Let's start hacking

The gnome-settings-daemon will have to be compiled from source code. This requires a few things to be setup.

Most of the tips for setting this up were taken from this page:
https://help.ubuntu.com/community/CompilingEasyHowTo

Get your environment ready

Open Terminal (on Gnome 3, press the super-key or point to the top left of the screen and type Terminal).

Once Terminal is open, use the command-line to install build-essential and checkinstall. Not sure if this is absolutely necessary, buy can't hurt either:
sudo apt-get install build-essential checkinstall

Also install apt-file, which will make it easier to find dependencies that we may need when the configure command complains:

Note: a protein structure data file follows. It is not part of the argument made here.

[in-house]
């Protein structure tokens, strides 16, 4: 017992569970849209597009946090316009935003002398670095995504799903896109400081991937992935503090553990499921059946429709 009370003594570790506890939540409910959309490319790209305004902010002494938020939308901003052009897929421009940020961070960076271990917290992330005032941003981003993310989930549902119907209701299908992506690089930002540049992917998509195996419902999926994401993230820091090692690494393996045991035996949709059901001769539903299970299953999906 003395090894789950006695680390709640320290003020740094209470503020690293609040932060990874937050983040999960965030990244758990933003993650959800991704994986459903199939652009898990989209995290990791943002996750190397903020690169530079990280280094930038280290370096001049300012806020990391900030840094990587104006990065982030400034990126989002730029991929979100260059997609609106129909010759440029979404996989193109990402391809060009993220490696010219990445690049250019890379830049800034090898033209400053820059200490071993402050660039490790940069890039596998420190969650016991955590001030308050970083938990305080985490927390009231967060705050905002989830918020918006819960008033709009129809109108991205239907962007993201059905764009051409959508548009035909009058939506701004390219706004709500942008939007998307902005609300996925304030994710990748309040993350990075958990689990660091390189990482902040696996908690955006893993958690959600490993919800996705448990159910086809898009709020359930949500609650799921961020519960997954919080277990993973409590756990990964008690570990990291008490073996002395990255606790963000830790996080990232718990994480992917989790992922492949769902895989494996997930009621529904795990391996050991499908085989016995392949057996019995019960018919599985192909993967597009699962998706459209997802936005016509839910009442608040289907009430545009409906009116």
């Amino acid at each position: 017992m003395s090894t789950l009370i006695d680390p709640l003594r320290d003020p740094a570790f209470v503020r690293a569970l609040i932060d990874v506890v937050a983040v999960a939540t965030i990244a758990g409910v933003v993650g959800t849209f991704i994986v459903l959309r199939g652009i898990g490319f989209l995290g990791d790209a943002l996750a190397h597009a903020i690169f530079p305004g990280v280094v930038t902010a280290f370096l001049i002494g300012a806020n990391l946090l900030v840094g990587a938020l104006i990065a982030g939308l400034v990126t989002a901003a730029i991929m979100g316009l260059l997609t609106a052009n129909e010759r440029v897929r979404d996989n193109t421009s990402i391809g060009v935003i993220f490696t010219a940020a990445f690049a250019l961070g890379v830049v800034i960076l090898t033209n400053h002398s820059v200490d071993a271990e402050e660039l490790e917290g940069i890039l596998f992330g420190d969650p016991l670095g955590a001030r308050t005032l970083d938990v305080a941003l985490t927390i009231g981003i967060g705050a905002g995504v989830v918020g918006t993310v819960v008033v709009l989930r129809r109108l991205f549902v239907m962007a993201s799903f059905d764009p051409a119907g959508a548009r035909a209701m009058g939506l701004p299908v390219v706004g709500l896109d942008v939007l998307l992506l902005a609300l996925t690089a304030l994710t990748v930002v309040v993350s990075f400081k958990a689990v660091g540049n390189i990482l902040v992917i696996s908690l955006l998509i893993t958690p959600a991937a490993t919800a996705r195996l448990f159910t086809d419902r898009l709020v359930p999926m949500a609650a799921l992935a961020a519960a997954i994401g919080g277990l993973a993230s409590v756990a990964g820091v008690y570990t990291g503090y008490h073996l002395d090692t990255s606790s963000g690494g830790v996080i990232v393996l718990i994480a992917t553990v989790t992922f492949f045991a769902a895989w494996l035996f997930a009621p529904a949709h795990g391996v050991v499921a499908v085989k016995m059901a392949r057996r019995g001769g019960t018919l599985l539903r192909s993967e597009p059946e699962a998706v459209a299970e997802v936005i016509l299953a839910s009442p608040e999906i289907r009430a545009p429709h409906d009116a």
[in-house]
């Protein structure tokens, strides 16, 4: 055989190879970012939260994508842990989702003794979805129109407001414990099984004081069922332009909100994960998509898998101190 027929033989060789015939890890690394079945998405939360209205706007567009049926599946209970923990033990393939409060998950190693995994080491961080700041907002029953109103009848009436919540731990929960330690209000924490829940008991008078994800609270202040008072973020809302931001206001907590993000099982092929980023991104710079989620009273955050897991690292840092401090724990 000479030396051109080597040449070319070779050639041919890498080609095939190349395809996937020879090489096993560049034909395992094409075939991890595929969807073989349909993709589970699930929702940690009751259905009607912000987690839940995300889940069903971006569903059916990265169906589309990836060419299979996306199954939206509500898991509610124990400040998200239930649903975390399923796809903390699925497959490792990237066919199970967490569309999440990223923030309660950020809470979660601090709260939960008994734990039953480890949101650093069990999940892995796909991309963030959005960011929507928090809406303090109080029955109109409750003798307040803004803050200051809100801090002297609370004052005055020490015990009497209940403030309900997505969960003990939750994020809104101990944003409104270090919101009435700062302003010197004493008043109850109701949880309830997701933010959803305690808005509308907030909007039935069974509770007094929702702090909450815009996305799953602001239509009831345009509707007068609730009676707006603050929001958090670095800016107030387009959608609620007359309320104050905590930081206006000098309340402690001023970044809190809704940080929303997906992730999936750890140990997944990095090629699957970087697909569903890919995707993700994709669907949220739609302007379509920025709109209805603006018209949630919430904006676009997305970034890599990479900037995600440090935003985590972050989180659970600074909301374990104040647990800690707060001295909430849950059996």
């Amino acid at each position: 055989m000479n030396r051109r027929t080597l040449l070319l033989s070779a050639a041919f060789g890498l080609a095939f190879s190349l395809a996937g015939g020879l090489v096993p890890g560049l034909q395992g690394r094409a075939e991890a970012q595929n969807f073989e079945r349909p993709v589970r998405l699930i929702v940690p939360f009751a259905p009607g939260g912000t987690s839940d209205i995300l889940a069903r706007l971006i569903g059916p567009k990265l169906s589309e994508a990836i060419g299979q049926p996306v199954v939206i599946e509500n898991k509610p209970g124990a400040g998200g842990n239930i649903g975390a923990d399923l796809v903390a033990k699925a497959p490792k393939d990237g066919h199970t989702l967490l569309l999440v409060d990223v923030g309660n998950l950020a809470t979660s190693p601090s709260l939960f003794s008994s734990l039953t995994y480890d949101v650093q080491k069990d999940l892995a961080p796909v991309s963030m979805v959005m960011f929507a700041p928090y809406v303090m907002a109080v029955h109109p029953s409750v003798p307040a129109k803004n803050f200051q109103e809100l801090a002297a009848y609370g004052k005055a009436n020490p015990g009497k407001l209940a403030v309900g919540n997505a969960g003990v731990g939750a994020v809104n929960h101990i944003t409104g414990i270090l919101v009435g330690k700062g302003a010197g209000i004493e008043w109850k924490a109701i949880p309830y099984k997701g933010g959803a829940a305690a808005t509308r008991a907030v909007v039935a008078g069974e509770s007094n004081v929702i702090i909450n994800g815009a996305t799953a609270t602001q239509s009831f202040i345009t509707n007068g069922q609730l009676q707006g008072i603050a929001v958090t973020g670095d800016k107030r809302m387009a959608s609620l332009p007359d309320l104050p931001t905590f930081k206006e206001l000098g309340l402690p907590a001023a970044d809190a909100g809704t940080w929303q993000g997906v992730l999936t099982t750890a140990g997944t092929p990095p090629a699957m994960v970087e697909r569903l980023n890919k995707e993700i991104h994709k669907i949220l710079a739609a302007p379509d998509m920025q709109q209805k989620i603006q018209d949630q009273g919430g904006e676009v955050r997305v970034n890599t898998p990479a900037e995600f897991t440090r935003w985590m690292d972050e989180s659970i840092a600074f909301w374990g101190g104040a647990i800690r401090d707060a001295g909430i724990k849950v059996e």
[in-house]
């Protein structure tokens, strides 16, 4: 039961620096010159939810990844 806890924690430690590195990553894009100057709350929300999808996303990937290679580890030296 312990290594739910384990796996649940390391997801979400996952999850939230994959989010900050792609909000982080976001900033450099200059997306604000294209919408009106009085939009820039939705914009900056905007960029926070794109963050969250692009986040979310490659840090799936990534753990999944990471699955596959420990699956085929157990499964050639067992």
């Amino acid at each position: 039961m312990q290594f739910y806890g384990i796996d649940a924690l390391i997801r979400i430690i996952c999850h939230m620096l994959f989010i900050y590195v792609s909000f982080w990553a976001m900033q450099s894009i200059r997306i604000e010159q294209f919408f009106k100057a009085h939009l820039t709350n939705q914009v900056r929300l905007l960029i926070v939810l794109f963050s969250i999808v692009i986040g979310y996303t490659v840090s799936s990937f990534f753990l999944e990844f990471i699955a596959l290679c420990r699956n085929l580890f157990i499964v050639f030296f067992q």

sudo apt-get install apt-file

Use the folder /usr/local/src for all your work, but set up the right permissions to avoid any problems (replace <user> with your username):
cd /usr/local/src
sudo chown <user> .
chmod 755 .


Install all the dependencies for the gnome-settings-daemon that we will install. Just copy and paste this line into the Terminal, it should just work. The list was taken from the "gnome-settings-daemon_3.4.1-0ubuntu1.dsc" file on https://launchpad.net/ubuntu/+source/gnome-settings-daemon/3.4.1-0ubuntu1:
sudo apt-get install cdbs debhelper gnome-pkg-tools dh-autoreconf autotools-dev intltool libdbus-glib-1-dev libglib2.0-dev libgtk-3-dev libgconf2-dev libnotify-dev libxt-dev libxi-dev libfontconfig1-dev libxext-dev libx11-dev libxtst-dev libgnomekbd-dev libxklavier-dev libgstreamer0.10-dev libgstreamer-plugins-base0.10-dev gsettings-desktop-schemas-dev libgnome-desktop-3-dev libpulse-dev libcanberra-gtk3-dev libpolkit-gobject-1-dev libappindicator3-dev hwdata libupower-glib-dev libcolord-dev liblcms2-dev libnss3-dev libgudev-1.0-dev libwacom-dev xserver-xorg-input-wacom